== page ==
It's pretty remarkable, when you think about it, what a Latin-food hotbed Downtown Columbus is. If you're not quite ready for a full-fledged taco truck tour, you should try my fancy-website-pending Parade of Plantains instead.

It's pretty remarkable, when you think about it, what a Latin-food hotbed Downtown Columbus is. If you're not quite ready for a full-fledged taco truck tour, you should try my fancy-website-pending Parade of Plantains instead.

Yes, within a one-block radius, Downtown workers can find three lunchtime spots that serve deliciously addictive fried plantains.

There's Plantain Cafe, a new Cuban place near the corner of Gay and Third that makes them in three equally tasty ways, plus in soup form. There's El Arepazo, the veteran favorite Venezuelan spot in Pearl Alley that offers near-caramelized plantains with many of its dishes (and even uses them as the base for their yummy Patacon).

And then there's Casa Sazon, incidentally owned by the brother-in-law of Arepazo's proprietor, a newish Latin deli with a menu boasting fried plantains as a side.

Each of these tropical banana dishes has its charms.

But, of course, that preponderance of Latin eateries is probably why Casa Sazon devotes much of its menu to crossover fare, like a Loaded Spanish Potato heaped with black beans and peppers, and straight-up American deli classics like Reubens and chicken clubs.

In fact, most of the other customers on my visits have ordered the American dishes rather than the Latin ones. Which is a shame, because Sazon does a fine job with their ethnic offerings, like Tostadas with crisp corn tortillas topped with cheese, veggies and your choice of meat.

One Venezuelan specialty you won't find on the menu at the other Latin places Downtown is the Cachapa, a distinctive dish that uses a cornmeal pancake as its base. It's well worth a visit.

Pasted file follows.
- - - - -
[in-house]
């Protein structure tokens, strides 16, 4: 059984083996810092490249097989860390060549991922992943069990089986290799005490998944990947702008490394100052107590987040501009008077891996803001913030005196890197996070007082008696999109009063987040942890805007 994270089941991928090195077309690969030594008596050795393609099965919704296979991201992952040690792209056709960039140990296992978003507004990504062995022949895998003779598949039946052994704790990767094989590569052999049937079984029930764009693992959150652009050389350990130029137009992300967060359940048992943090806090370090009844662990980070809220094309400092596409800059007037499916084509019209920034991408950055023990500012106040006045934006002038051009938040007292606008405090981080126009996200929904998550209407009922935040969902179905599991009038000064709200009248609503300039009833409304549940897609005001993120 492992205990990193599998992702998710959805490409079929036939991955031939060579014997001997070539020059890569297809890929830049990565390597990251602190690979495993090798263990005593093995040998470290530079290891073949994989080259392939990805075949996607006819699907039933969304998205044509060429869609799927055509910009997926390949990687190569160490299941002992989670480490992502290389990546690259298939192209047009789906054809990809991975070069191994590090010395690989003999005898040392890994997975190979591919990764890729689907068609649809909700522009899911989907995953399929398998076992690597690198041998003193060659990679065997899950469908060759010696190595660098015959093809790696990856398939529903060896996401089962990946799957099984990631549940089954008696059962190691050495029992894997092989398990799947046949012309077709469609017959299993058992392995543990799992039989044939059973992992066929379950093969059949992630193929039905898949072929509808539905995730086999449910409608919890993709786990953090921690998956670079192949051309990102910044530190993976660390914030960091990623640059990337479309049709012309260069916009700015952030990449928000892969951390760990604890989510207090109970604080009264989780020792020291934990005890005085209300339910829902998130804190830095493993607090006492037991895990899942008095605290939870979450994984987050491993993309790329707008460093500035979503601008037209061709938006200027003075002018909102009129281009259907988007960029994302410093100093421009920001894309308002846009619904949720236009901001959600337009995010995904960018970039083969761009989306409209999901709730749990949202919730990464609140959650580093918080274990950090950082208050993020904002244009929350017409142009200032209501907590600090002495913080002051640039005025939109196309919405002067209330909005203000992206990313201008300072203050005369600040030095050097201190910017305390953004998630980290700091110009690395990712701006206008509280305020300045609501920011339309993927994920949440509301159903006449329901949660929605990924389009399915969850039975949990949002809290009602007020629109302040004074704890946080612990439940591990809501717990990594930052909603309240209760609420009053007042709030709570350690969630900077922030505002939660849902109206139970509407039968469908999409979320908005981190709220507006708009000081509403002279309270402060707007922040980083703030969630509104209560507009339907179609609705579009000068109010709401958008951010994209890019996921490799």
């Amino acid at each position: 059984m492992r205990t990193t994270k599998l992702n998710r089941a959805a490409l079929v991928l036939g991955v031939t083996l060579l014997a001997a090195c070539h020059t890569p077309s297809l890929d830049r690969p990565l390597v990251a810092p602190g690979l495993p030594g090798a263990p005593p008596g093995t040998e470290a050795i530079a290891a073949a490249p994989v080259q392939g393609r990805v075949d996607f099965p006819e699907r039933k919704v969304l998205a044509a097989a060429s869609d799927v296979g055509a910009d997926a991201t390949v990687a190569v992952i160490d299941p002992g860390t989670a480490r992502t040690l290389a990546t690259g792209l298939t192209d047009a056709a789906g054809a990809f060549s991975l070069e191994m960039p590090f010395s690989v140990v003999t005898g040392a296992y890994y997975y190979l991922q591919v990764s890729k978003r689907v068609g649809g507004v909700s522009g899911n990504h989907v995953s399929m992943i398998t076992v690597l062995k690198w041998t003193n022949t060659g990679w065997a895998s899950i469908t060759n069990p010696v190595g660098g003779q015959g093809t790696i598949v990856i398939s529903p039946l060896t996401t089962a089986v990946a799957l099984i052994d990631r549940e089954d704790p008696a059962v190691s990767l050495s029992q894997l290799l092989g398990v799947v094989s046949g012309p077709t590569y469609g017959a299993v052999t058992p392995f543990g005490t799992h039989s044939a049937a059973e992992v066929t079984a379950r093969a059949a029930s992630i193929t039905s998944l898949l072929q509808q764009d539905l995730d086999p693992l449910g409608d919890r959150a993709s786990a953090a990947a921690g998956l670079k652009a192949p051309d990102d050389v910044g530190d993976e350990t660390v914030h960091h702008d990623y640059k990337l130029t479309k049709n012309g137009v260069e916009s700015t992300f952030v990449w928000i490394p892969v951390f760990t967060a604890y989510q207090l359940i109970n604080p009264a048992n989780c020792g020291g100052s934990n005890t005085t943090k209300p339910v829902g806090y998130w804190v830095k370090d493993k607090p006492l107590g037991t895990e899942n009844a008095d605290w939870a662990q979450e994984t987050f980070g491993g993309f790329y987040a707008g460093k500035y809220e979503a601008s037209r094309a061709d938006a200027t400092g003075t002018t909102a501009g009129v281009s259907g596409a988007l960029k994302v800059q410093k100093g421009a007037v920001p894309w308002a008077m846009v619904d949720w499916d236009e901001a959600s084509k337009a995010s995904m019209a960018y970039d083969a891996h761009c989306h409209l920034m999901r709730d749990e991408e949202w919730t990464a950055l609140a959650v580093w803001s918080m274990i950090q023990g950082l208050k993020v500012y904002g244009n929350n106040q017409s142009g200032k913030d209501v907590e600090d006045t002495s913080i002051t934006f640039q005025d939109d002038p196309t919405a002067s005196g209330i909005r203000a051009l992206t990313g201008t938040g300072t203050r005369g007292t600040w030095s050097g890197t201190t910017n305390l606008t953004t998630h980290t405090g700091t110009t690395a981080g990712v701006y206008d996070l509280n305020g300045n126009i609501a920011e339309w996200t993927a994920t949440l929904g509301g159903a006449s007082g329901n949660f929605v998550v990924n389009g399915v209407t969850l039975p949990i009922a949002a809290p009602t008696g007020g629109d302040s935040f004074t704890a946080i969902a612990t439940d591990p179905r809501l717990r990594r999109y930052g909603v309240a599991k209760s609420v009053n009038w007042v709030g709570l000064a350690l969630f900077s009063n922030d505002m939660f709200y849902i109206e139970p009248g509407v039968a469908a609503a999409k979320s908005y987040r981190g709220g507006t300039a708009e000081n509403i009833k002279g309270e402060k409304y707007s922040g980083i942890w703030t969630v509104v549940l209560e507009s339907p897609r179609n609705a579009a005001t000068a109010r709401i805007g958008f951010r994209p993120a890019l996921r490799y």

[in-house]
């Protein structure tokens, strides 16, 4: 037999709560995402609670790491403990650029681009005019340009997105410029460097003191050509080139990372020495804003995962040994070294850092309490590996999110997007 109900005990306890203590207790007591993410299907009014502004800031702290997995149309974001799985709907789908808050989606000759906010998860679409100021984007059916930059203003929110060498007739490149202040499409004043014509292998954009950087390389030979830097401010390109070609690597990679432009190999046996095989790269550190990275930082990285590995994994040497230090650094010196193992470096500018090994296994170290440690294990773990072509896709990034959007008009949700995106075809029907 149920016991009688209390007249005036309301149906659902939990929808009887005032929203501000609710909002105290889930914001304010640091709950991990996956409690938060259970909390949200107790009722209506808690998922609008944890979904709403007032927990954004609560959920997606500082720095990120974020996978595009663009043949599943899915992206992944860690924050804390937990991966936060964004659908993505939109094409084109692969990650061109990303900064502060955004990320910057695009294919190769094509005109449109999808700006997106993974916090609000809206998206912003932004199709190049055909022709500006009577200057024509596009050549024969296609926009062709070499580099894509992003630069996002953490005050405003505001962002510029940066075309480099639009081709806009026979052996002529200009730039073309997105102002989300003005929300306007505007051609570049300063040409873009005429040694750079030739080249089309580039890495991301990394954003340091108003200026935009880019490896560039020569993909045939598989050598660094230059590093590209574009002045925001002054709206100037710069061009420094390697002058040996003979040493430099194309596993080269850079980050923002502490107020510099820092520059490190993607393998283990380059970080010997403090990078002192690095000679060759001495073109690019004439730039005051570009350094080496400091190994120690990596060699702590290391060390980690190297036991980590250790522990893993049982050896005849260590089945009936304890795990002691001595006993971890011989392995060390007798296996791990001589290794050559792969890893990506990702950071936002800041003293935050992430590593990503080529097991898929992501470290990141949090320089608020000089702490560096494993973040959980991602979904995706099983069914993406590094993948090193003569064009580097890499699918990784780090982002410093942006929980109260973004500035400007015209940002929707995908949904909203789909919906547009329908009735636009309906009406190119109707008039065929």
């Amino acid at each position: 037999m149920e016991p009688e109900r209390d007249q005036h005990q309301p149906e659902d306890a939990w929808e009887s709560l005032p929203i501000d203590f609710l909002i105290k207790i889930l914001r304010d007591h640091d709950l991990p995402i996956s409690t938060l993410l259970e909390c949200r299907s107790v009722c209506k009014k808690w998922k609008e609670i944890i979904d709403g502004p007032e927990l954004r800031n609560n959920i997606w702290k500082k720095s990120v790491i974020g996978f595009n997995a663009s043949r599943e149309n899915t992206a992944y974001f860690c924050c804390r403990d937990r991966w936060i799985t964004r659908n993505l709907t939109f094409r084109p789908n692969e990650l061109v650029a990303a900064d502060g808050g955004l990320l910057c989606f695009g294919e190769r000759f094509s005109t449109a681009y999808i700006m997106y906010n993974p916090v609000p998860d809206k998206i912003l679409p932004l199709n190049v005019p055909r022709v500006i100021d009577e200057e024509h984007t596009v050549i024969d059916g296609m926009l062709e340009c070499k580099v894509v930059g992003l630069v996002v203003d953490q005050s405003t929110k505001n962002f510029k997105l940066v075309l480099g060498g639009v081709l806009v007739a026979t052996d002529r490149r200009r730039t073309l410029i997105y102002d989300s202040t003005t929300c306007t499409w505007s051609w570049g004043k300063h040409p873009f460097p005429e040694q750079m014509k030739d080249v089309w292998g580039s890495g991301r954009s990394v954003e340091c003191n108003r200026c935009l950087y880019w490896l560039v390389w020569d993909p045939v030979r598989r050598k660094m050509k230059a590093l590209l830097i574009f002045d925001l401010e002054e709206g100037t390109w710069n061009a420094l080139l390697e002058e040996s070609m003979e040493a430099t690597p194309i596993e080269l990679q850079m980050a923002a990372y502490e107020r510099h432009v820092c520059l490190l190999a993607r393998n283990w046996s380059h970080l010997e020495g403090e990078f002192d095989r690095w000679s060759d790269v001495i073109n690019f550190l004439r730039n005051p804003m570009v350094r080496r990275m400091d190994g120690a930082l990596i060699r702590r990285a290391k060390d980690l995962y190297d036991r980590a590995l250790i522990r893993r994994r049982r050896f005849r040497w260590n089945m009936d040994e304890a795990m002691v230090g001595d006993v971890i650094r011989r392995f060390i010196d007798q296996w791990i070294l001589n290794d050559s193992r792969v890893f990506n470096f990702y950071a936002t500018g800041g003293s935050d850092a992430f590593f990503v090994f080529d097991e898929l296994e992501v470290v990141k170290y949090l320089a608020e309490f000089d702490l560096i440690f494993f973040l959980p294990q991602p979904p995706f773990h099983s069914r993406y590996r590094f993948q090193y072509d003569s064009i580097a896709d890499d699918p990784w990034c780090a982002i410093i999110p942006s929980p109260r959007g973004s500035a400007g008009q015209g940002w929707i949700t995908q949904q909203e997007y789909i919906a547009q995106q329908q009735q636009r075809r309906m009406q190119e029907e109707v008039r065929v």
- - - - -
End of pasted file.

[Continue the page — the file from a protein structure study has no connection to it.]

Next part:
Cachapas are a popular Venezuelan street food, similar to arepas (which are served here too but are better across the street at El Arepazo - whose name, after all, means "Big Arepa"). Those corn-kernel-studded pancakes add an unexpected sweet aspect I find kind of addictive.

You can order cachapas just with melty Mexican-style cheese, and that's a lovely snack. But for a hearty lunch, you should opt to top it with some meat and other veggies.

I'm a big fan of Sazon's shredded beef, nice and stewy with just a hint of a spicy kick.I also asked for some pico de gallo, spicy cilantro sauce and a handful of melty white cheese. Since the pancake covers the entire plate, each forkful brings the perfect combination of sweet, savory and spicy.

It's also pretty darn cheap. The cheese cachapa is just $4.50, and adding my pile of meat and toppings was just another buck. So there was plenty left in my Lunch Money budget to spring for some of those fried plantains for dessert.

Cachapa w/beef: $5.50

Fried plantains: $1.75

Tax: .45

Total: $7.70